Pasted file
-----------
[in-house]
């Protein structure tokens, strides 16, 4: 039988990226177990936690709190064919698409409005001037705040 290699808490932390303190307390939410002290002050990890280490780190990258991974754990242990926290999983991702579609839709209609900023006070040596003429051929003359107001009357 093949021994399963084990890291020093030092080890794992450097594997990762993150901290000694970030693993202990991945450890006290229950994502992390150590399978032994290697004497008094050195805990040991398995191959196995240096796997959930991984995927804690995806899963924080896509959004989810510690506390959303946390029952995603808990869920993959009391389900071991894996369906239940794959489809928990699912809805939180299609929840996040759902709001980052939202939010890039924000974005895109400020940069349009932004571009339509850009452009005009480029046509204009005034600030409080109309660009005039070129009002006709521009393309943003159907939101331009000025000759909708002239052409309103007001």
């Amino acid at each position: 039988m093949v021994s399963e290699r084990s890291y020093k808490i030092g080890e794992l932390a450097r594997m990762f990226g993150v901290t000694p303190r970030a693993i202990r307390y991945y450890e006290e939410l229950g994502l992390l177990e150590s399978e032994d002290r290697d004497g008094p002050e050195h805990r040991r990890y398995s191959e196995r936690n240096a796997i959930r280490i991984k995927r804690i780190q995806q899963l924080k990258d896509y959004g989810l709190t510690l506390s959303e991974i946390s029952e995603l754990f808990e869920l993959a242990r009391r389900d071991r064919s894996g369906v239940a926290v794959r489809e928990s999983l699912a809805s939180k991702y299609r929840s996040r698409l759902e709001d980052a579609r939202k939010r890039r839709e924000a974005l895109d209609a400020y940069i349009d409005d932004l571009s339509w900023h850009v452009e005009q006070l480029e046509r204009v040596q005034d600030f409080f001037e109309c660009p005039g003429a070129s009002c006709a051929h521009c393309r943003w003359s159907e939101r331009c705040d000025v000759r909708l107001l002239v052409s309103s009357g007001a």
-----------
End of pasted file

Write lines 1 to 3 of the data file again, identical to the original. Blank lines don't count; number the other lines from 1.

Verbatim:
[in-house]
């Protein structure tokens, strides 16, 4: 039988990226177990936690709190064919698409409005001037705040 290699808490932390303190307390939410002290002050990890280490780190990258991974754990242990926290999983991702579609839709209609900023006070040596003429051929003359107001009357 093949021994399963084990890291020093030092080890794992450097594997990762993150901290000694970030693993202990991945450890006290229950994502992390150590399978032994290697004497008094050195805990040991398995191959196995240096796997959930991984995927804690995806899963924080896509959004989810510690506390959303946390029952995603808990869920993959009391389900071991894996369906239940794959489809928990699912809805939180299609929840996040759902709001980052939202939010890039924000974005895109400020940069349009932004571009339509850009452009005009480029046509204009005034600030409080109309660009005039070129009002006709521009393309943003159907939101331009000025000759909708002239052409309103007001």
């Amino acid at each position: 039988m093949v021994s399963e290699r084990s890291y020093k808490i030092g080890e794992l932390a450097r594997m990762f990226g993150v901290t000694p303190r970030a693993i202990r307390y991945y450890e006290e939410l229950g994502l992390l177990e150590s399978e032994d002290r290697d004497g008094p002050e050195h805990r040991r990890y398995s191959e196995r936690n240096a796997i959930r280490i991984k995927r804690i780190q995806q899963l924080k990258d896509y959004g989810l709190t510690l506390s959303e991974i946390s029952e995603l754990f808990e869920l993959a242990r009391r389900d071991r064919s894996g369906v239940a926290v794959r489809e928990s999983l699912a809805s939180k991702y299609r929840s996040r698409l759902e709001d980052a579609r939202k939010r890039r839709e924000a974005l895109d209609a400020y940069i349009d409005d932004l571009s339509w900023h850009v452009e005009q006070l480029e046509r204009v040596q005034d600030f409080f001037e109309c660009p005039g003429a070129s009002c006709a051929h521009c393309r943003w003359s159907e939101r331009c705040d000025v000759r909708l107001l002239v052409s309103s009357g007001a």